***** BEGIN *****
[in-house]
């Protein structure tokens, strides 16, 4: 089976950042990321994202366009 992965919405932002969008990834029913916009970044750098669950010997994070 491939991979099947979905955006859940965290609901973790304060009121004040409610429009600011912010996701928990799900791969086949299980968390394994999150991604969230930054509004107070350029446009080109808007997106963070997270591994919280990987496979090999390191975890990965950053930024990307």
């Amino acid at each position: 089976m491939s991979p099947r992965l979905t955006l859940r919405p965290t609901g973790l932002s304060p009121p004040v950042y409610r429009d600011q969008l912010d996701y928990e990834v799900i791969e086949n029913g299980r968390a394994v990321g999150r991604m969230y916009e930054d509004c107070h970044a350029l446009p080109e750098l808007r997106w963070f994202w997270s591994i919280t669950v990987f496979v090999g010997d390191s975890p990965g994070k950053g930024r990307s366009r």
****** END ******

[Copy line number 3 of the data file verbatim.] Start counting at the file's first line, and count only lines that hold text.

């Amino acid at each position: 089976m491939s991979p099947r992965l979905t955006l859940r919405p965290t609901g973790l932002s304060p009121p004040v950042y409610r429009d600011q969008l912010d996701y928990e990834v799900i791969e086949n029913g299980r968390a394994v990321g999150r991604m969230y916009e930054d509004c107070h970044a350029l446009p080109e750098l808007r997106w963070f994202w997270s591994i919280t669950v990987f496979v090999g010997d390191s975890p990965g994070k950053g930024r990307s366009r």